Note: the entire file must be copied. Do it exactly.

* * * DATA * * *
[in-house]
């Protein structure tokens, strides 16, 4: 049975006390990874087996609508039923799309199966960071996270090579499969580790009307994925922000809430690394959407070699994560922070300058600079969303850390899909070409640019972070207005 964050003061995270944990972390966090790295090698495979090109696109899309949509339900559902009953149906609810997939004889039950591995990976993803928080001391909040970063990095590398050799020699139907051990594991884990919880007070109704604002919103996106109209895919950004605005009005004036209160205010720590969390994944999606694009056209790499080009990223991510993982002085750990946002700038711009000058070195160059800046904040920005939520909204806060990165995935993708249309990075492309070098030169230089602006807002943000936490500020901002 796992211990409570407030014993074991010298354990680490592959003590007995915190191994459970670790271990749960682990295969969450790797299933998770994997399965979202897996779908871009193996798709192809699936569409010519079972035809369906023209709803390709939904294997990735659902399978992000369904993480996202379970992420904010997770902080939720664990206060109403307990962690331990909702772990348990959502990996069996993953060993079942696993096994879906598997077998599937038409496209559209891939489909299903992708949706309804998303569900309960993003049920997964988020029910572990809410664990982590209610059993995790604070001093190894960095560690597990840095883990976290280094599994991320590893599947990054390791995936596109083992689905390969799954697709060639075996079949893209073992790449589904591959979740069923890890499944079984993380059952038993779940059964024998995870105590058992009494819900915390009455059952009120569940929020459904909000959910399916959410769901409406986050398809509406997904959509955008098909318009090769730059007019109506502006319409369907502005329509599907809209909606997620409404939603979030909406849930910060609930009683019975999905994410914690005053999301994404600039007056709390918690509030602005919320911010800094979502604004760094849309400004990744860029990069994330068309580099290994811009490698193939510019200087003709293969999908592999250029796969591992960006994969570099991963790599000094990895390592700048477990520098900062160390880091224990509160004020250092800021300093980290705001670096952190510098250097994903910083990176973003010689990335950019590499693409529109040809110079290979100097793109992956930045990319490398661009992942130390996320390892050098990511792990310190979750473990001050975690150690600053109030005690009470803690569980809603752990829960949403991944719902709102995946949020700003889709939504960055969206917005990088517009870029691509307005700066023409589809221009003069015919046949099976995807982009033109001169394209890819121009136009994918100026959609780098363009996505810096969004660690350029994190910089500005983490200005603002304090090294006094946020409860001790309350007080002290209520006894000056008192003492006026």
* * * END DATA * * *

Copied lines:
[in-house]
């Protein structure tokens, strides 16, 4: 049975006390990874087996609508039923799309199966960071996270090579499969580790009307994925922000809430690394959407070699994560922070300058600079969303850390899909070409640019972070207005 964050003061995270944990972390966090790295090698495979090109696109899309949509339900559902009953149906609810997939004889039950591995990976993803928080001391909040970063990095590398050799020699139907051990594991884990919880007070109704604002919103996106109209895919950004605005009005004036209160205010720590969390994944999606694009056209790499080009990223991510993982002085750990946002700038711009000058070195160059800046904040920005939520909204806060990165995935993708249309990075492309070098030169230089602006807002943000936490500020901002 796992211990409570407030014993074991010298354990680490592959003590007995915190191994459970670790271990749960682990295969969450790797299933998770994997399965979202897996779908871009193996798709192809699936569409010519079972035809369906023209709803390709939904294997990735659902399978992000369904993480996202379970992420904010997770902080939720664990206060109403307990962690331990909702772990348990959502990996069996993953060993079942696993096994879906598997077998599937038409496209559209891939489909299903992708949706309804998303569900309960993003049920997964988020029910572990809410664990982590209610059993995790604070001093190894960095560690597990840095883990976290280094599994991320590893599947990054390791995936596109083992689905390969799954697709060639075996079949893209073992790449589904591959979740069923890890499944079984993380059952038993779940059964024998995870105590058992009494819900915390009455059952009120569940929020459904909000959910399916959410769901409406986050398809509406997904959509955008098909318009090769730059007019109506502006319409369907502005329509599907809209909606997620409404939603979030909406849930910060609930009683019975999905994410914690005053999301994404600039007056709390918690509030602005919320911010800094979502604004760094849309400004990744860029990069994330068309580099290994811009490698193939510019200087003709293969999908592999250029796969591992960006994969570099991963790599000094990895390592700048477990520098900062160390880091224990509160004020250092800021300093980290705001670096952190510098250097994903910083990176973003010689990335950019590499693409529109040809110079290979100097793109992956930045990319490398661009992942130390996320390892050098990511792990310190979750473990001050975690150690600053109030005690009470803690569980809603752990829960949403991944719902709102995946949020700003889709939504960055969206917005990088517009870029691509307005700066023409589809221009003069015919046949099976995807982009033109001169394209890819121009136009994918100026959609780098363009996505810096969004660690350029994190910089500005983490200005603002304090090294006094946020409860001790309350007080002290209520006894000056008192003492006026």